Listen to this devotional:
Listen while you read: "Jesus Where'er Thy People Meet"1 (Lyrics)
Jonah 4:2b – I knew that you are a gracious and compassionate God, slow to anger and abounding in love, a God who relents from sending calamity. (NIV)
As I was reading the fourth and last chapter of the book of Jonah, I started thinking about how much like Jonah we all tend to be.
Jonah was upset at the fact that the people of Nineveh did not get punished for their sins the way that he decided that they ought to be. Jonah knew that God was gracious and compassionate, but when God saved the people of Nineveh (which was His prerogative), Jonah was angry with God for being such a good God, who was (and is) willing to forgive and care about those whom Jonah felt did not deserve such. Never mind that God had bestowed the same kind of forgiveness and goodness upon Jonah after he had rebelled (sinned) against God, and had cried out for help while he was in the belly of the great fish. God gave him a second chance!
That also reminded me of the occasion when Peter asked Jesus if we need to forgive others seven times when they have sinned and hurt us. "Seventy times seven" was Jesus' answer (Matthew 18:21-22 KJV), meaning over and over and over again, ad infinitum.
That in turn led me to us: How often are we willing to forgive? How much do we want to punish those who hurt us? Are we willing to give people second chances? But more importantly, how often do we hand our hurts over to God only to take them back? We may enjoy the "pleasure" of dwelling on the hurt and any possible response, or we may feel that He isn't fixing it fast enough or the way that we want. How often do we take something into our own hands, because we want to fix it, and fix it now? And what do we mean by fixing? Letting them have a piece of our mind? Getting even? Even if there were vengeance to be had, is it really up to us?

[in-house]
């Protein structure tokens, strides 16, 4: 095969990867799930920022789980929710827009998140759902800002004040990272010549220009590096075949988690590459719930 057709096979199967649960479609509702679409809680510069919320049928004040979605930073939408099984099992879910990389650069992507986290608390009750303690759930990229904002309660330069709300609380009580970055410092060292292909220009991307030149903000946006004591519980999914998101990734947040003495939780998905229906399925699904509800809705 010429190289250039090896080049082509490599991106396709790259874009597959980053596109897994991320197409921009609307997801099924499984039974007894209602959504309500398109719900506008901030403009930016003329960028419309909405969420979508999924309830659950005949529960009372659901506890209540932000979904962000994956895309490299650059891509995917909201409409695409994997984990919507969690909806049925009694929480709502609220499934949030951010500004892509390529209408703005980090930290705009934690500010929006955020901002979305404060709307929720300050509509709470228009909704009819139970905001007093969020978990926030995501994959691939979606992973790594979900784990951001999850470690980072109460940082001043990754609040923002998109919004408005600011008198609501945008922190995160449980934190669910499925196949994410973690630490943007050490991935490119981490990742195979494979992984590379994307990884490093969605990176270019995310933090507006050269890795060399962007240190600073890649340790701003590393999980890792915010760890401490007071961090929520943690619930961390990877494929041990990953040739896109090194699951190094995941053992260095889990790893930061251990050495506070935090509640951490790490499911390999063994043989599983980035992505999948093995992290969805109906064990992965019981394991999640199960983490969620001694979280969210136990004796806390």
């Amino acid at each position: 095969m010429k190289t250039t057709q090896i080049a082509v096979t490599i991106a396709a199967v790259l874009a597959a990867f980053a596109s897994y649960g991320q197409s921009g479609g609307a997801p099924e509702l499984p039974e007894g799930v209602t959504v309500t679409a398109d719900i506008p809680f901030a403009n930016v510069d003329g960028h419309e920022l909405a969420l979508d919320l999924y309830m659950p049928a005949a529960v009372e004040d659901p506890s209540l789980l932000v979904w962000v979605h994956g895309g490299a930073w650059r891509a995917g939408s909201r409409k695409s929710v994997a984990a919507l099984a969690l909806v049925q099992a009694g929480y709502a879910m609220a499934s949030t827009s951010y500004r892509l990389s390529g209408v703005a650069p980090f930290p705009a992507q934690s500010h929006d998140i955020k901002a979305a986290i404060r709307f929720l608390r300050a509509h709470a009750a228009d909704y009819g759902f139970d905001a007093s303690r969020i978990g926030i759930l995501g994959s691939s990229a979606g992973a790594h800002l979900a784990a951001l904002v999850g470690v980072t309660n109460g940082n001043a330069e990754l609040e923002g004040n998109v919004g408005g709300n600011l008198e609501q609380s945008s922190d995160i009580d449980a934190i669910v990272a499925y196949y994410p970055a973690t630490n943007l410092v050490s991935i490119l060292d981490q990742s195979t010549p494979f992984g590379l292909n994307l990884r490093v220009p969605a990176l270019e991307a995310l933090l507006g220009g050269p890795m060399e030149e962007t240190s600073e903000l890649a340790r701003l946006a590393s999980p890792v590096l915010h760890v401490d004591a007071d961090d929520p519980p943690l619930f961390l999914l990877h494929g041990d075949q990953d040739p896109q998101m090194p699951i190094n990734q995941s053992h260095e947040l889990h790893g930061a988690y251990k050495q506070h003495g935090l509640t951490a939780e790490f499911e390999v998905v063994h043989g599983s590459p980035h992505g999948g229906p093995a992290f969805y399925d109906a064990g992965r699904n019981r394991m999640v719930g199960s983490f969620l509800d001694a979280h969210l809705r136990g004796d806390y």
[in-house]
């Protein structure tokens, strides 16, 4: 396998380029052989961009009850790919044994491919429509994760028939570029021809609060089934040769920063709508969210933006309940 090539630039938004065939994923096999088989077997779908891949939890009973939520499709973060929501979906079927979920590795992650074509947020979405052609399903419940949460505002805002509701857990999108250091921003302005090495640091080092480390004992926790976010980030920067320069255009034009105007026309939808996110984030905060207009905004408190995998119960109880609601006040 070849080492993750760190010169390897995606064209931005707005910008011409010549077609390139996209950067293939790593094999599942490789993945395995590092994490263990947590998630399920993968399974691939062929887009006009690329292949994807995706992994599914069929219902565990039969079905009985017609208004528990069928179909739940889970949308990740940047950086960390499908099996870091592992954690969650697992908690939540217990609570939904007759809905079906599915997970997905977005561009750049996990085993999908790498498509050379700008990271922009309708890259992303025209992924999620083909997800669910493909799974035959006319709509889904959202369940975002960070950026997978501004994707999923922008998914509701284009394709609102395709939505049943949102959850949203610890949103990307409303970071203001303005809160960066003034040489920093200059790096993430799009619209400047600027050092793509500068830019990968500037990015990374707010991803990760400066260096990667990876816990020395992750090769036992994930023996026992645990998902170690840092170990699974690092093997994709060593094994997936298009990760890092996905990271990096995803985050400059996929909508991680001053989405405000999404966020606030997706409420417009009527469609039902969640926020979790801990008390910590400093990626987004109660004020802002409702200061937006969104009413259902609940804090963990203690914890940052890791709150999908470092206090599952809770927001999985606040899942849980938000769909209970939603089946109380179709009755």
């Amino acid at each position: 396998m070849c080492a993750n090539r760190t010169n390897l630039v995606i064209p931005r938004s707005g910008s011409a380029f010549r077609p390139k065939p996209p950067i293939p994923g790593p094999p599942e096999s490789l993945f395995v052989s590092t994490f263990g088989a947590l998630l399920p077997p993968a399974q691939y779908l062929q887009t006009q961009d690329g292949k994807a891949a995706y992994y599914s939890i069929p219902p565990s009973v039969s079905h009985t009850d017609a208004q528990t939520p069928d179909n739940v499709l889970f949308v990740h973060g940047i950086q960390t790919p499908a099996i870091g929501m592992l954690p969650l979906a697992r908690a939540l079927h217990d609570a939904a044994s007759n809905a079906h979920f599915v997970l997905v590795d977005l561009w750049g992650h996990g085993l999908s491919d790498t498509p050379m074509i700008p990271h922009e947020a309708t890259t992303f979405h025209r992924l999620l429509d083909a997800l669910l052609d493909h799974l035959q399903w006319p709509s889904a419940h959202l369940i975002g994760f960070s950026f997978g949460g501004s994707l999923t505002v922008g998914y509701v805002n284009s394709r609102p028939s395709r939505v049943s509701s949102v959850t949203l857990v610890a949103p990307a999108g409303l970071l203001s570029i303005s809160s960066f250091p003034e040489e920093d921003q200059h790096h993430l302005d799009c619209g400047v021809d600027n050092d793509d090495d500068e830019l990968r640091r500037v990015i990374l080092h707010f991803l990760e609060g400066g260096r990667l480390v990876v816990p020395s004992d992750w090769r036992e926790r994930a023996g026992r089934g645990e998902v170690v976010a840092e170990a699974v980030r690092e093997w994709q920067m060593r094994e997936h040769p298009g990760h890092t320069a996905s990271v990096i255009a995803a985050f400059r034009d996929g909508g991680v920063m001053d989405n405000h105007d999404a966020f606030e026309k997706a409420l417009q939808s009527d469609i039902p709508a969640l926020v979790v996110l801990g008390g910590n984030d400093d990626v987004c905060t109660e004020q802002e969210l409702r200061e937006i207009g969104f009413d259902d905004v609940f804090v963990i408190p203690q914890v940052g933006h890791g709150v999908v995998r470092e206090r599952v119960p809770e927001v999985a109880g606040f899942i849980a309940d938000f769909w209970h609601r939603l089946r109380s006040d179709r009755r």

Romans 12:19 – Dearly beloved, avenge not yourselves, but rather give place unto wrath: for it is written, Vengeance is mine; I will repay, saith the Lord. (KJV)
Whether we want it to or not, might that repayment mean forgiveness? Isn't that how God repays us when we repent?
Do we really have the right to get angry at God for repaying someone else the same way that He repays us, for bestowing the same kind of love and forgiveness on others as He bestows on us?
Jonah forgot that he, too, was just as sinful and rebellious as the people of Nineveh, and he didn't deserve God's goodness either. But aren't we all like that? If we are honest with ourselves, don't we want to lash out at others who hurt us? But how do we feel when others lash out at us when we have hurt them? We want them to forgive us, but do we want to do the forgiving?
News flash: God understands! He knows that it is a struggle for us to forgive and to turn it over to Him. But isn't that exactly what He wants us to do: to keep forgiving and turning it over to Him, once, twice, a hundred times, ad infinitum? What God does not want is for us to avenge ourselves. He wants us to let go and to let Him take care of it and us, over and over and over … and He will help us do so if we but ask, over and over and over … .
Prayer: Lord, remind us that we are all sinners before You, and that none of us deserves the love or grace or forgiveness that You bestow upon us, over and over and over … . Grant us the willingness to ask for and accept Your help so that we, too, may do as You would do: forgive, over and over and over … . Continue to teach us as You taught Jonah and Peter, and help us to be the ones that You created us to be: like Your Son, Jesus. Thank You! In Jesus' name, we pray. Amen.